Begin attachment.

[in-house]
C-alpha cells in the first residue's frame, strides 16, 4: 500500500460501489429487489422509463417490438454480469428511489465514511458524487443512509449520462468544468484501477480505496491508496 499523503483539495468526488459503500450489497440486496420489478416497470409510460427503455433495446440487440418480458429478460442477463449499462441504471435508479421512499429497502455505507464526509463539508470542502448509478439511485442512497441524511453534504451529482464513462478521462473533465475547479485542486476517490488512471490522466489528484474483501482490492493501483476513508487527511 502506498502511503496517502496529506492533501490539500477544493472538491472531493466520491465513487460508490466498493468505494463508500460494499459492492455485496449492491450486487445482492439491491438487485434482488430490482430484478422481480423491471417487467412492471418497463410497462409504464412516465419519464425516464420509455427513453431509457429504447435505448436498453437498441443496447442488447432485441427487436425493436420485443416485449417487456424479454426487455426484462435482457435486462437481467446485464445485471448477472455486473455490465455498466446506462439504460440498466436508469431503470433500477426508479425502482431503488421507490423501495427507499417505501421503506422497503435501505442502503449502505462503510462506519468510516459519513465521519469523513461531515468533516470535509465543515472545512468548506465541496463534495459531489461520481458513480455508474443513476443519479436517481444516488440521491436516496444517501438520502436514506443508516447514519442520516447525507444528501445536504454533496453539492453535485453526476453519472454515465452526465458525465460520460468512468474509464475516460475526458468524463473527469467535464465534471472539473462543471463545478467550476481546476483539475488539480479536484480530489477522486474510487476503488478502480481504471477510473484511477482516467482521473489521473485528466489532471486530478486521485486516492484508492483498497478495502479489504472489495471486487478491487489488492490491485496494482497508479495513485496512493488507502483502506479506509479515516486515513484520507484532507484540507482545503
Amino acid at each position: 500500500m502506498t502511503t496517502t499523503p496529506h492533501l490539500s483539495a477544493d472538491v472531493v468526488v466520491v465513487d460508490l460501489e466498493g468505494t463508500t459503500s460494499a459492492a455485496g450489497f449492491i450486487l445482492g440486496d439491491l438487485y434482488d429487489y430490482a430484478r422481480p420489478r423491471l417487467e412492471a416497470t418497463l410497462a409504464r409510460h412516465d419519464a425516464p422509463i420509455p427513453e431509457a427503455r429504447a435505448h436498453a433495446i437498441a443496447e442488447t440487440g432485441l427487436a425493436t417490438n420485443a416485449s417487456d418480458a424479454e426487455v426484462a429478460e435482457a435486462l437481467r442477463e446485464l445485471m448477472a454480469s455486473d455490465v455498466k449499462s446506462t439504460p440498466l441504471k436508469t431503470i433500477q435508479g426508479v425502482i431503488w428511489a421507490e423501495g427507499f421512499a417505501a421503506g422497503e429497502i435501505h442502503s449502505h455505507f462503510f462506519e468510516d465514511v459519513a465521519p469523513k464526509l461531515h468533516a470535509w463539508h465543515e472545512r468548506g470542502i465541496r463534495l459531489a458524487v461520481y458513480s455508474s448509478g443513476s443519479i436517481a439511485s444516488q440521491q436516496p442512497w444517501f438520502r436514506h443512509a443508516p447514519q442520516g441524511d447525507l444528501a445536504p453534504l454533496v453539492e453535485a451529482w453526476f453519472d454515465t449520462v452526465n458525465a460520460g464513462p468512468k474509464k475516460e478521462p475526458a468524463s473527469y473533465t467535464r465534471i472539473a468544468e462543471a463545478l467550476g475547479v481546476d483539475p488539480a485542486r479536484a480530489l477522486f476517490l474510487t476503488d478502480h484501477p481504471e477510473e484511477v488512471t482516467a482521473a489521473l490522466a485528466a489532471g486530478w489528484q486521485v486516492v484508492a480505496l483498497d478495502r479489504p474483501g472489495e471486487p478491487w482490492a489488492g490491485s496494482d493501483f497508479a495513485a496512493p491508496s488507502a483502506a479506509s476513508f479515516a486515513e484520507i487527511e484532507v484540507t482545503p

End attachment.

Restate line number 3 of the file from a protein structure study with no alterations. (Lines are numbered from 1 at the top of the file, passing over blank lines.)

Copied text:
Amino acid at each position: 500500500m502506498t502511503t496517502t499523503p496529506h492533501l490539500s483539495a477544493d472538491v472531493v468526488v466520491v465513487d460508490l460501489e466498493g468505494t463508500t459503500s460494499a459492492a455485496g450489497f449492491i450486487l445482492g440486496d439491491l438487485y434482488d429487489y430490482a430484478r422481480p420489478r423491471l417487467e412492471a416497470t418497463l410497462a409504464r409510460h412516465d419519464a425516464p422509463i420509455p427513453e431509457a427503455r429504447a435505448h436498453a433495446i437498441a443496447e442488447t440487440g432485441l427487436a425493436t417490438n420485443a416485449s417487456d418480458a424479454e426487455v426484462a429478460e435482457a435486462l437481467r442477463e446485464l445485471m448477472a454480469s455486473d455490465v455498466k449499462s446506462t439504460p440498466l441504471k436508469t431503470i433500477q435508479g426508479v425502482i431503488w428511489a421507490e423501495g427507499f421512499a417505501a421503506g422497503e429497502i435501505h442502503s449502505h455505507f462503510f462506519e468510516d465514511v459519513a465521519p469523513k464526509l461531515h468533516a470535509w463539508h465543515e472545512r468548506g470542502i465541496r463534495l459531489a458524487v461520481y458513480s455508474s448509478g443513476s443519479i436517481a439511485s444516488q440521491q436516496p442512497w444517501f438520502r436514506h443512509a443508516p447514519q442520516g441524511d447525507l444528501a445536504p453534504l454533496v453539492e453535485a451529482w453526476f453519472d454515465t449520462v452526465n458525465a460520460g464513462p468512468k474509464k475516460e478521462p475526458a468524463s473527469y473533465t467535464r465534471i472539473a468544468e462543471a463545478l467550476g475547479v481546476d483539475p488539480a485542486r479536484a480530489l477522486f476517490l474510487t476503488d478502480h484501477p481504471e477510473e484511477v488512471t482516467a482521473a489521473l490522466a485528466a489532471g486530478w489528484q486521485v486516492v484508492a480505496l483498497d478495502r479489504p474483501g472489495e471486487p478491487w482490492a489488492g490491485s496494482d493501483f497508479a495513485a496512493p491508496s488507502a483502506a479506509s476513508f479515516a486515513e484520507i487527511e484532507v484540507t482545503p